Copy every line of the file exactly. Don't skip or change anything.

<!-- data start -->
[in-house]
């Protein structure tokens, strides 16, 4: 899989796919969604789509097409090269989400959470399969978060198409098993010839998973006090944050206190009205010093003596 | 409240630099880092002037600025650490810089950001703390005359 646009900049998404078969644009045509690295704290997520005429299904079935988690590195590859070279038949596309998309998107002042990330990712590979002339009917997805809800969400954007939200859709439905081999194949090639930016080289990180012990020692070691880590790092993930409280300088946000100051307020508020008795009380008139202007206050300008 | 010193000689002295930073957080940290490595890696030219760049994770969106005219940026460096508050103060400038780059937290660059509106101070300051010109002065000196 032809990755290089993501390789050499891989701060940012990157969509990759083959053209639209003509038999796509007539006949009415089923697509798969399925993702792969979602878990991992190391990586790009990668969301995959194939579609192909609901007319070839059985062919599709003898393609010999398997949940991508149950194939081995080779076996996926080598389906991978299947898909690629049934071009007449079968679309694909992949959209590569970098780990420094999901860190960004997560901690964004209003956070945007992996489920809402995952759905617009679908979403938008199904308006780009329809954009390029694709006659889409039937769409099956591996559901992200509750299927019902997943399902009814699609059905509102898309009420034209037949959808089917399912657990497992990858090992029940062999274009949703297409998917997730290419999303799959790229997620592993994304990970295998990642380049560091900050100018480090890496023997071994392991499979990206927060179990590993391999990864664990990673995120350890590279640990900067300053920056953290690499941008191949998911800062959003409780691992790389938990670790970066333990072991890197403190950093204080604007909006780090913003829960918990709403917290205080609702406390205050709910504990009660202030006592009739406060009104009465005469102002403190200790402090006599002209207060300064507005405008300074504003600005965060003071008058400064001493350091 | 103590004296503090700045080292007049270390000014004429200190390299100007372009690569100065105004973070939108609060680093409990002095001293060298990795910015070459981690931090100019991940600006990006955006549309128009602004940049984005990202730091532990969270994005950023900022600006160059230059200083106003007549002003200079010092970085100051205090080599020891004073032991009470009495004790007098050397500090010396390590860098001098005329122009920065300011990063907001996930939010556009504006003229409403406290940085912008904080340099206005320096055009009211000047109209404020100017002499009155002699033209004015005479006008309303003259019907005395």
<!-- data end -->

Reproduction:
[in-house]
């Protein structure tokens, strides 16, 4: 899989796919969604789509097409090269989400959470399969978060198409098993010839998973006090944050206190009205010093003596 | 409240630099880092002037600025650490810089950001703390005359 646009900049998404078969644009045509690295704290997520005429299904079935988690590195590859070279038949596309998309998107002042990330990712590979002339009917997805809800969400954007939200859709439905081999194949090639930016080289990180012990020692070691880590790092993930409280300088946000100051307020508020008795009380008139202007206050300008 | 010193000689002295930073957080940290490595890696030219760049994770969106005219940026460096508050103060400038780059937290660059509106101070300051010109002065000196 032809990755290089993501390789050499891989701060940012990157969509990759083959053209639209003509038999796509007539006949009415089923697509798969399925993702792969979602878990991992190391990586790009990668969301995959194939579609192909609901007319070839059985062919599709003898393609010999398997949940991508149950194939081995080779076996996926080598389906991978299947898909690629049934071009007449079968679309694909992949959209590569970098780990420094999901860190960004997560901690964004209003956070945007992996489920809402995952759905617009679908979403938008199904308006780009329809954009390029694709006659889409039937769409099956591996559901992200509750299927019902997943399902009814699609059905509102898309009420034209037949959808089917399912657990497992990858090992029940062999274009949703297409998917997730290419999303799959790229997620592993994304990970295998990642380049560091900050100018480090890496023997071994392991499979990206927060179990590993391999990864664990990673995120350890590279640990900067300053920056953290690499941008191949998911800062959003409780691992790389938990670790970066333990072991890197403190950093204080604007909006780090913003829960918990709403917290205080609702406390205050709910504990009660202030006592009739406060009104009465005469102002403190200790402090006599002209207060300064507005405008300074504003600005965060003071008058400064001493350091 | 103590004296503090700045080292007049270390000014004429200190390299100007372009690569100065105004973070939108609060680093409990002095001293060298990795910015070459981690931090100019991940600006990006955006549309128009602004940049984005990202730091532990969270994005950023900022600006160059230059200083106003007549002003200079010092970085100051205090080599020891004073032991009470009495004790007098050397500090010396390590860098001098005329122009920065300011990063907001996930939010556009504006003229409403406290940085912008904080340099206005320096055009009211000047109209404020100017002499009155002699033209004015005479006008309303003259019907005395």